If you’re an Oregon driver, you’ve probably heard the term “implied consent” in relation to chemical testing. However, you may not be sure about exactly what it means if the police pull you over. If you want to be ready the next time you get behind the wheel, this article is for you.
Oregon has an implied consent law. By virtue of operating a vehicle, a driver gives consent to a chemical test of their breath, blood and/or urine. However, it doesn’t mean that police officers can randomly pull you and ask for a breath test. They must have reasonable grounds to believe that you were driving under the influence of intoxicants. You must also be under arrest.
If an officer has reason to believe you’re under the influence of alcohol, they will likely request a breath test. Blood tests are more likely to be used on an individual who is receiving medical care after an accident. Officers request urine tests if they believe the driver is under the influence of a controlled substance, cannabis or an inhalant and:
- The person was in an accident involving property damage or injury; or
- A breath test revealed a blood alcohol content of less than .08 percent
The police officer must be certified in recognizing drug-impaired driving. In addition, the driver must have privacy when giving the sample.
Despite the implied consent law, you have the option of refusing a test. However, as any DUI attorney in Portland will explain, there will be consequences.
Consequences of Refusing a Chemical Test in Oregon
Before requesting any kind of sample, the arresting officer must advise you of your rights. They must also inform you of the consequences of refusing or failing a chemical test. Refusing to submit to testing is a traffic violation so you will likely have to pay a fine. The fine can range from $500 to $1,000.
The Oregon Department of Motor Vehicles will also suspend your license for a year. The suspension can be increased to three years if you are currently participating in a DUI diversion program. It can also be increased if within the last five years you:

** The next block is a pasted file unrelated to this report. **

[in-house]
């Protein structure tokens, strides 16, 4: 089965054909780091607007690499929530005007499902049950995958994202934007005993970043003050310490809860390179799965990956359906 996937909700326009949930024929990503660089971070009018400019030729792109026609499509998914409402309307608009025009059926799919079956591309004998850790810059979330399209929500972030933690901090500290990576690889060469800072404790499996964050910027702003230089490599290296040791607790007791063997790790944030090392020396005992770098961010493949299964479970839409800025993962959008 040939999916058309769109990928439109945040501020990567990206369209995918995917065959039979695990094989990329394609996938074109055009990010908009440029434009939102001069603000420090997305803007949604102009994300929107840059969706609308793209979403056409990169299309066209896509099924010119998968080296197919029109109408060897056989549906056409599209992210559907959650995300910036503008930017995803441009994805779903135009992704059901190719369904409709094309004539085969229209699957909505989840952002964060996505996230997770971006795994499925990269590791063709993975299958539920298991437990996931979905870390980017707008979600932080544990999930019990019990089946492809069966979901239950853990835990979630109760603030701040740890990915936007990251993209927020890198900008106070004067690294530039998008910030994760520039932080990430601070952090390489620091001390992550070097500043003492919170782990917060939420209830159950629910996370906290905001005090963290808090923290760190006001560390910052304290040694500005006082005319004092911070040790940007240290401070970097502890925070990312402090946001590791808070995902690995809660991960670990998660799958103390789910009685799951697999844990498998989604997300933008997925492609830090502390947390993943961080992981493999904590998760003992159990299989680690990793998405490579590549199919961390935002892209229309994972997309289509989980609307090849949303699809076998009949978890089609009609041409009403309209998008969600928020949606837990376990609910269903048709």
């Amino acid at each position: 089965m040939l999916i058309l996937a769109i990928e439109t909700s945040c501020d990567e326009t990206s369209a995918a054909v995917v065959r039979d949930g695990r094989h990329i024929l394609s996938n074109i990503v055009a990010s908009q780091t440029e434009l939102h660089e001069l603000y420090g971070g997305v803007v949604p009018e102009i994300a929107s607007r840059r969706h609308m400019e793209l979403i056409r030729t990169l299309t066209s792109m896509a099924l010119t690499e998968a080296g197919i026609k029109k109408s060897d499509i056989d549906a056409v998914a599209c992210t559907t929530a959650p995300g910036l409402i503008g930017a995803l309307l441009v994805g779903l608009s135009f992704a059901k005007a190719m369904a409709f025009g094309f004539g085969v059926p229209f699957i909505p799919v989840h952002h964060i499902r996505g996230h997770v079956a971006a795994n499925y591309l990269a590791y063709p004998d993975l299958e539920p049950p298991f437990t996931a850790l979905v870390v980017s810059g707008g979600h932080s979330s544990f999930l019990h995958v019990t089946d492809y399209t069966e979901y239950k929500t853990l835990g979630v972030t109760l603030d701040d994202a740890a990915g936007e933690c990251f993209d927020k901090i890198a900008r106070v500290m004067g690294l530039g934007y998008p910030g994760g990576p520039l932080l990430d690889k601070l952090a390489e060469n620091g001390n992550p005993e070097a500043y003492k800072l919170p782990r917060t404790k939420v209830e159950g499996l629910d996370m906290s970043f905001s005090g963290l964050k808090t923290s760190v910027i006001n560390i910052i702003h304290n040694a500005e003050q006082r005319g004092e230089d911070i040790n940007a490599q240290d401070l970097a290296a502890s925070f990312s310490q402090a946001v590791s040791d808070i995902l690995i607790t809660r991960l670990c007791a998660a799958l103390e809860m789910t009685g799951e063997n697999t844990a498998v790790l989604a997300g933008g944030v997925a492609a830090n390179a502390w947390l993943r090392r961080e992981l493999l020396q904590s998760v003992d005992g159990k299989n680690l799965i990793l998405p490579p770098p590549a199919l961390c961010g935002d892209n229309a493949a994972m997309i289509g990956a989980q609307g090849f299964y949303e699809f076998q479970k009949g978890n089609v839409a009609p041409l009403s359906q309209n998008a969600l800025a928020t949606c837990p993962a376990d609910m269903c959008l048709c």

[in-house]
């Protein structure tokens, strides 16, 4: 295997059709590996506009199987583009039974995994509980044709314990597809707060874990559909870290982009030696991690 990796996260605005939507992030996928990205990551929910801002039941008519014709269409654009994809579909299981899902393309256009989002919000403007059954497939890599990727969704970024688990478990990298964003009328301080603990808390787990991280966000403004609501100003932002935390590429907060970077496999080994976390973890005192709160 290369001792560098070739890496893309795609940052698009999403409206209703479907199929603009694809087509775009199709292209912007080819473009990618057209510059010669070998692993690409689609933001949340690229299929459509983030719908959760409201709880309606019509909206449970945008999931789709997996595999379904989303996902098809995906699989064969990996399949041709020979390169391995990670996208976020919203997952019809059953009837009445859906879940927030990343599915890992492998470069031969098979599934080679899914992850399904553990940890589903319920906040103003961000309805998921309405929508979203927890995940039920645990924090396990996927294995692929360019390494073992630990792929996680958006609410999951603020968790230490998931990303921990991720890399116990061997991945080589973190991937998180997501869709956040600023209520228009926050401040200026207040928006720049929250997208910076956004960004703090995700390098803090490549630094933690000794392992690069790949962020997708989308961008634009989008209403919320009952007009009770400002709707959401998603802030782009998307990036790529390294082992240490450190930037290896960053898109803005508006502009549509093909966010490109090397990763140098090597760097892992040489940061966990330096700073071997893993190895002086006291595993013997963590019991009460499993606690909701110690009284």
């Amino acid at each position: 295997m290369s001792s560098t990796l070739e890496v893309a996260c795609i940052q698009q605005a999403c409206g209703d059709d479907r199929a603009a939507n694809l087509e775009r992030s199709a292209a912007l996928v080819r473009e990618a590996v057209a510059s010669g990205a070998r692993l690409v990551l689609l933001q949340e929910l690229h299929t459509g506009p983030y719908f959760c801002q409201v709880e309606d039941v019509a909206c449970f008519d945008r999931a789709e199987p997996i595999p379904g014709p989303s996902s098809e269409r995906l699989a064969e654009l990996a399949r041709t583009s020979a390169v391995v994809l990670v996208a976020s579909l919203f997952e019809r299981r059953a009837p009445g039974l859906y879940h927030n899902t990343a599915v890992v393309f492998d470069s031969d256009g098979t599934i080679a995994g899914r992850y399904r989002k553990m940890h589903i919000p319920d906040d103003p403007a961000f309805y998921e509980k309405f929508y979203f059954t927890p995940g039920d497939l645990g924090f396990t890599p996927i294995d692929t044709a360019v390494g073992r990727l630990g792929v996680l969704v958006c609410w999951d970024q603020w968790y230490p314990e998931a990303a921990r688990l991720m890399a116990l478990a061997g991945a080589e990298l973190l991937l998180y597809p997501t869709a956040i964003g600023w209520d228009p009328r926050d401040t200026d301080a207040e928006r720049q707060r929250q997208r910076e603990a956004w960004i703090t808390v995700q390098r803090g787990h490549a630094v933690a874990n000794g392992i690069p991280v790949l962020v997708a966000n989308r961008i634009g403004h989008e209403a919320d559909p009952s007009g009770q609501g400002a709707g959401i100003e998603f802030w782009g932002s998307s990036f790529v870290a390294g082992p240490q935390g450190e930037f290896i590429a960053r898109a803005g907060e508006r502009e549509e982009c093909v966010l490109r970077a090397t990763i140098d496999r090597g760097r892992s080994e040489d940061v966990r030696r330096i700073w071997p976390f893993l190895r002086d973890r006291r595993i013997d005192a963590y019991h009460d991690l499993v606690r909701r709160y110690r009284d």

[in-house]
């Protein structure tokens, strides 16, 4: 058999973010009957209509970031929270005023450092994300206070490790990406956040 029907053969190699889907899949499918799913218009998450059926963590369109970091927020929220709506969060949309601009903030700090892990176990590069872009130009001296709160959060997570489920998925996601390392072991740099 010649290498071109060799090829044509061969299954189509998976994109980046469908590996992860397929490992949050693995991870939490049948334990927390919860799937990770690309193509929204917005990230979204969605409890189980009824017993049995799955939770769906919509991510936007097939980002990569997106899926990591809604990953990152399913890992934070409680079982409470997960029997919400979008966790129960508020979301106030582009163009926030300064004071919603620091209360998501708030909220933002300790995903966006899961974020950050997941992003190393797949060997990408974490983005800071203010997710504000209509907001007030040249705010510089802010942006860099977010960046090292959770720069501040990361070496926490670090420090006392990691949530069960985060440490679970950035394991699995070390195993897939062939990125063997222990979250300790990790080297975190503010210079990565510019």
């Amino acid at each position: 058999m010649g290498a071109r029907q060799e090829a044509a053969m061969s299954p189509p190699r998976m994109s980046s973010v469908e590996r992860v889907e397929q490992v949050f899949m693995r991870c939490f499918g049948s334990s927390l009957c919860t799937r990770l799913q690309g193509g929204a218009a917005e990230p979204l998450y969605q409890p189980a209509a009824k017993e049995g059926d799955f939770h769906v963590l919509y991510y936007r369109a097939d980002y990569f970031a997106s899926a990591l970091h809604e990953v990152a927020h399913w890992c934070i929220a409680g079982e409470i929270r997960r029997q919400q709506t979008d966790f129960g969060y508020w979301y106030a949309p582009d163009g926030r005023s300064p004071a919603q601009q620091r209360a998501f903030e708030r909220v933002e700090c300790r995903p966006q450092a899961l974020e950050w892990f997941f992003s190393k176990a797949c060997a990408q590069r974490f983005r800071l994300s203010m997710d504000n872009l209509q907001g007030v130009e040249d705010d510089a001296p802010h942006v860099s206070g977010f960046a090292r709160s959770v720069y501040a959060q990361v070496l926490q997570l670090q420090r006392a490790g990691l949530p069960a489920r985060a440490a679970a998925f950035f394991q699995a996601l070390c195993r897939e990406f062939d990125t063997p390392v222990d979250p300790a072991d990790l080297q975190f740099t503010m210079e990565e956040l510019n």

- Were convicted of a DUII
- Took part in a diversion program or a similar drug/alcohol program
- Had your driving privileges suspended in relation to the implied consent law
If you can produce medical documentation showing that it’s impossible for you to provide a urine sample, you can keep your license. Otherwise, your license suspension for refusing a urine test will be consecutive to any other suspension imposed.
If you refuse to take a test, the arresting officer will take your license right away. In exchange, they will give you a temporary 30-day permit. Your license will be automatically suspended after 30 days. You have the right to request a DMV hearing to determine whether the request was valid. However, you must request the hearing in writing within ten days.
Even if the court doesn’t find you guilty of a DUI, the suspension will remain in place if it’s valid. Depending on the circumstances surrounding your case, you may be able to apply for a hardship permit. This will allow you to drive to work, doctor’s appointments and/or drug or alcohol treatment.
Another thing you should know is that your refusal may also be used as evidence against you in court. The prosecutor may suggest that you didn’t want to take a test because you knew you would fail. This means you can be found guilty of DUII even without results from a breath, blood or urine test.
Deciding Whether to Submit to a Chemical Test
The penalties for refusing a test are harsher than those for a failed test. If possible, you should speak to a lawyer before you make your decision. Under state laws, officers are supposed to give you a reasonable opportunity to talk to an attorney. However, accommodating your request shouldn’t interfere with the officer’s ability to perform their duties. This means you aren’t guaranteed to get that opportunity.
There are circumstances in which the police can obtain tests without your consent. If you are unable to give consent, they can take the sample if they have probable cause. They can also conduct tests without consent if they get a search warrant from a judge. Consenting is often the best choice.
Contact the Trilogy Law Group to Discuss Your Case
Implied consent laws in Oregon can be complicated. Given the serious penalties associated with a DUI conviction, you need to work with a Portland DUI Lawyer. If you’ve been arrested, contact the Trilogy Law Group as soon as possible. We’ll help you to achieve the best outcome.